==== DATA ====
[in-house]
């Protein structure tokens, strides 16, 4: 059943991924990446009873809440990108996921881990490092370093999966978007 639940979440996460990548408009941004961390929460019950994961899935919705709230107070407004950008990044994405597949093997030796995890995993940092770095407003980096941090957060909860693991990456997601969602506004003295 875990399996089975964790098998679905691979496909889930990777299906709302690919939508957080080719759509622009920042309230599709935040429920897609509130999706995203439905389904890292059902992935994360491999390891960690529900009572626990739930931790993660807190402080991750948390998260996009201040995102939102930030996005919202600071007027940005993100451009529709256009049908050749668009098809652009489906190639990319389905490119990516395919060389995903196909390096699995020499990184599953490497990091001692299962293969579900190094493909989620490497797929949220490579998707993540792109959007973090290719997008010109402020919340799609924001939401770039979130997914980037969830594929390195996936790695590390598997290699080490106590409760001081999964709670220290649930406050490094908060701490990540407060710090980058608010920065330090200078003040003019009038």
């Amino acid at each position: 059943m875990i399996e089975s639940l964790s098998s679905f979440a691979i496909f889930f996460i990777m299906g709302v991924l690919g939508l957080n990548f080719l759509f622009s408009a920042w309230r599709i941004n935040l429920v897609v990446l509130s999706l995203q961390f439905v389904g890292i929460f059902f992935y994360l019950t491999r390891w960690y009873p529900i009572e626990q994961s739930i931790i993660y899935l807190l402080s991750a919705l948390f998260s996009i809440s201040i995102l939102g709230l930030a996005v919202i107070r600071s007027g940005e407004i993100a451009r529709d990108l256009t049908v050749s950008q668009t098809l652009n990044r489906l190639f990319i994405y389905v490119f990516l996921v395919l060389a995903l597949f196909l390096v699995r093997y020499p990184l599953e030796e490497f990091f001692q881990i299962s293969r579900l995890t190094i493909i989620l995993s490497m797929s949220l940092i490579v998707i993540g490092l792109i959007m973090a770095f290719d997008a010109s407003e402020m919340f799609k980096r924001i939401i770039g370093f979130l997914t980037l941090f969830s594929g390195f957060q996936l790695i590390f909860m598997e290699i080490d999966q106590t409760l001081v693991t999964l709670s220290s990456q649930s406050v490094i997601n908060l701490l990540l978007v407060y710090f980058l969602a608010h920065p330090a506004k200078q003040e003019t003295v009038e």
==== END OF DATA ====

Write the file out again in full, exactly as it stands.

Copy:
[in-house]
């Protein structure tokens, strides 16, 4: 059943991924990446009873809440990108996921881990490092370093999966978007 639940979440996460990548408009941004961390929460019950994961899935919705709230107070407004950008990044994405597949093997030796995890995993940092770095407003980096941090957060909860693991990456997601969602506004003295 875990399996089975964790098998679905691979496909889930990777299906709302690919939508957080080719759509622009920042309230599709935040429920897609509130999706995203439905389904890292059902992935994360491999390891960690529900009572626990739930931790993660807190402080991750948390998260996009201040995102939102930030996005919202600071007027940005993100451009529709256009049908050749668009098809652009489906190639990319389905490119990516395919060389995903196909390096699995020499990184599953490497990091001692299962293969579900190094493909989620490497797929949220490579998707993540792109959007973090290719997008010109402020919340799609924001939401770039979130997914980037969830594929390195996936790695590390598997290699080490106590409760001081999964709670220290649930406050490094908060701490990540407060710090980058608010920065330090200078003040003019009038």
């Amino acid at each position: 059943m875990i399996e089975s639940l964790s098998s679905f979440a691979i496909f889930f996460i990777m299906g709302v991924l690919g939508l957080n990548f080719l759509f622009s408009a920042w309230r599709i941004n935040l429920v897609v990446l509130s999706l995203q961390f439905v389904g890292i929460f059902f992935y994360l019950t491999r390891w960690y009873p529900i009572e626990q994961s739930i931790i993660y899935l807190l402080s991750a919705l948390f998260s996009i809440s201040i995102l939102g709230l930030a996005v919202i107070r600071s007027g940005e407004i993100a451009r529709d990108l256009t049908v050749s950008q668009t098809l652009n990044r489906l190639f990319i994405y389905v490119f990516l996921v395919l060389a995903l597949f196909l390096v699995r093997y020499p990184l599953e030796e490497f990091f001692q881990i299962s293969r579900l995890t190094i493909i989620l995993s490497m797929s949220l940092i490579v998707i993540g490092l792109i959007m973090a770095f290719d997008a010109s407003e402020m919340f799609k980096r924001i939401i770039g370093f979130l997914t980037l941090f969830s594929g390195f957060q996936l790695i590390f909860m598997e290699i080490d999966q106590t409760l001081v693991t999964l709670s220290s990456q649930s406050v490094i997601n908060l701490l990540l978007v407060y710090f980058l969602a608010h920065p330090a506004k200078q003040e003019t003295v009038e």